It’s important to remember you’re not alone and that there is a way to move forward, no matter what you’re going through. If you are struggling contact the CALM helpline where trained staff will talk to you about your worries and provide you with practical support.

You’re not alone and that there is a way to move forward, no matter what you’re going through

Why do people struggle with their mental health?

Although a lot of mental illness doesn’t have a clear cause, our mental wellbeing is affected by a bunch of different things – a combination of biological, psychological and environmental factors. 

Someone may struggle with their mental health as a result of chemicals in their brain, while another person can experience the same symptoms as a result of a one-off incident or on-going stressful circumstances. Our brains are also in constant dialogue with the rest of our body and vice versa, so if we are stressed, we may have repetitive thoughts, which makes us feel tense, which makes us have repetitive thoughts… 

No matter the reason, there are things that can help you manage – from medicine to meditation, therapy to running marathons – find what works for you by talking to someone about how you’re feeling.

Where can I find help?

  • Talk to CALM from 5pm to midnight everyday. Our professional helpline workers are there to talk and to help you find ways to move forward. Calls and webchats are free, anonymous, non-judgemental and confidential. 
  • Outside of these hours, call the Samaritans on 116 123. 
  • Contact your GP for an appointment.
  • Self-refer yourself to NHS Psychological Therapies here

Looking after your mental health

Our mental wellbeing is affected by all of the things in our lives. Everyone is different and there is no one size fits all way to care for your mental health – but here are some things to try if you are struggling. The important thing is to find what works for you.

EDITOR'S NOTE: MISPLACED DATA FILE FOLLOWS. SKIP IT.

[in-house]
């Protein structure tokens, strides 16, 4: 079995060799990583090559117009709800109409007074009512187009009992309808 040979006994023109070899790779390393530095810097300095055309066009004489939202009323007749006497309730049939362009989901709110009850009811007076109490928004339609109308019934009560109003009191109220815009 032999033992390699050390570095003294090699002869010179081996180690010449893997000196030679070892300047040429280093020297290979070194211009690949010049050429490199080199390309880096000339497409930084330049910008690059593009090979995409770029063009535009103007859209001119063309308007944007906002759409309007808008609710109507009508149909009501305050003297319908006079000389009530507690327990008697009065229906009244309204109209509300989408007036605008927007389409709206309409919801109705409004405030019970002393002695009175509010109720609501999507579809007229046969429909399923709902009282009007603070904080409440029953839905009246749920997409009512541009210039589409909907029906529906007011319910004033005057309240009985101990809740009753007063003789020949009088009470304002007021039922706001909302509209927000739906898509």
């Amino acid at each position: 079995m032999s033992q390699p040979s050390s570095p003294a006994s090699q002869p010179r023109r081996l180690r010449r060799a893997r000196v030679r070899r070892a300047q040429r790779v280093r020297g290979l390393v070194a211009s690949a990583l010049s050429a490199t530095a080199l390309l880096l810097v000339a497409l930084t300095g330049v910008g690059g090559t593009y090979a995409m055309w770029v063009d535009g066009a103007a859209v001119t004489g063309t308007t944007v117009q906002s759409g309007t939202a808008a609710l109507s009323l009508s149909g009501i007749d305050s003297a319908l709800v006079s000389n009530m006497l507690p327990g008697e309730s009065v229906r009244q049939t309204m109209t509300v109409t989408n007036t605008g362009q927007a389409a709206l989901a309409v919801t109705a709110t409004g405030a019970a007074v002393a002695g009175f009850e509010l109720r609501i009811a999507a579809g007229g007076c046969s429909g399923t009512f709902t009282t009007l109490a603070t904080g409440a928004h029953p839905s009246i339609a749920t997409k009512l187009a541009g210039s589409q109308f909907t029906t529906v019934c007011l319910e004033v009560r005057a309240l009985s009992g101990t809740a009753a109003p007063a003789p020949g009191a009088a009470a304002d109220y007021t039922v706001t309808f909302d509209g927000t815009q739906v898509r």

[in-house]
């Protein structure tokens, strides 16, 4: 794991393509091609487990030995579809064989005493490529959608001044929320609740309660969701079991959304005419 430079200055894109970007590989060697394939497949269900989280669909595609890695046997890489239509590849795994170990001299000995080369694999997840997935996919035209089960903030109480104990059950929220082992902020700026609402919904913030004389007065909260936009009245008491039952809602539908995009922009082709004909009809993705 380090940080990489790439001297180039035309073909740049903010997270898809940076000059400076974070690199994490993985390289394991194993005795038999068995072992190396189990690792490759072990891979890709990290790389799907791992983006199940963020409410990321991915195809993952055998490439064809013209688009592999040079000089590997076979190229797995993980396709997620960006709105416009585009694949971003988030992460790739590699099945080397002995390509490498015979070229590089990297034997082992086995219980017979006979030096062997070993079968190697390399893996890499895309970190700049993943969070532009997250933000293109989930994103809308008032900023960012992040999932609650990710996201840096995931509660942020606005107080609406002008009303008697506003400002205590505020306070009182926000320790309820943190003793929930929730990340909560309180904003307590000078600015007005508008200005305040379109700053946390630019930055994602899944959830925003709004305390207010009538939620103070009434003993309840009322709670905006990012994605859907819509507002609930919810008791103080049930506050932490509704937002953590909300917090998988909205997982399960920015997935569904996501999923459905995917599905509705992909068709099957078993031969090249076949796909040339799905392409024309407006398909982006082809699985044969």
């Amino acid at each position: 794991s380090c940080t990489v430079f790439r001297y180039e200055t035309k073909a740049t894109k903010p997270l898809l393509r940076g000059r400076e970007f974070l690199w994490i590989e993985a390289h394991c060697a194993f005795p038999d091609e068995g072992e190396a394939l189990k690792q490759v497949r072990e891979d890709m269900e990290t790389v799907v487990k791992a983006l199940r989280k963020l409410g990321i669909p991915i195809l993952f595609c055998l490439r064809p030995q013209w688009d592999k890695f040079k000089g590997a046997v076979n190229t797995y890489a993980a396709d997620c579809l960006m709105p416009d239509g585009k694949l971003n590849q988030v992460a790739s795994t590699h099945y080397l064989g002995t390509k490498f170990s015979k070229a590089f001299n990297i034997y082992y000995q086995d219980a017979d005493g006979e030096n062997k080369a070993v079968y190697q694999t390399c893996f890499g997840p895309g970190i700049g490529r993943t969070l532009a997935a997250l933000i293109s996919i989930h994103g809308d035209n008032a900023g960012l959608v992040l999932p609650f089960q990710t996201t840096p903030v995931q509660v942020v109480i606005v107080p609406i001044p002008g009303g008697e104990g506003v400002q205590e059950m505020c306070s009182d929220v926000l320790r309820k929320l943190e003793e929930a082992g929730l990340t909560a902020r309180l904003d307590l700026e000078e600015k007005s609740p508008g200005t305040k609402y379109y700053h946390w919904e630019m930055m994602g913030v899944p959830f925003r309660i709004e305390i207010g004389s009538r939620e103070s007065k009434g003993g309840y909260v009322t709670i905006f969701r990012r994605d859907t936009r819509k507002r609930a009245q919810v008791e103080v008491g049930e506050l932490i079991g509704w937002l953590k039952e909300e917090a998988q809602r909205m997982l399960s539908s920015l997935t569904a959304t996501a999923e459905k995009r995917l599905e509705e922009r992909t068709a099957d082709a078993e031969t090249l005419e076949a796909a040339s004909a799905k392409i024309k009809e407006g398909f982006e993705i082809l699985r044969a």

• Physical exercise From running to yoga, rugby to taekwondo –  fitting exercise into your routine can help you to feel more positive. 
  • Get some sleep Regular sleep helps us to repair and recharge our bodies and minds. Getting a good amount of sleep (docs recommend around 8 hours) can help you keep your mental wellbeing in check. 
  • Breathing and meditation Yeah, it might sound dumb, but simple breathing techniques can help you clear your mind, reconnect you to your body and calm you down. 
  • Nutrition Just like how what you eat can affect your physical performance, what we eat fuels our brains too. Trying to get a range of nutrients and vitamins can help you feel better. Food is also linked to our memories and our emotions, so you might find certain foods help you feel good. 
  • Fun stuff OK, we know we’re starting to sound really boring, so here’s the good news: stuff you enjoy is really important. Heading to a gig, meeting your mates, watching the footy with your dad, playing computer games – it’s really important to have things that you can immerse yourself in. And it’s even better if you can arrange it as something to look forward to, whether later on in the day or in a month’s time.

You’re not alone

Header Illustration by Thomas Hedger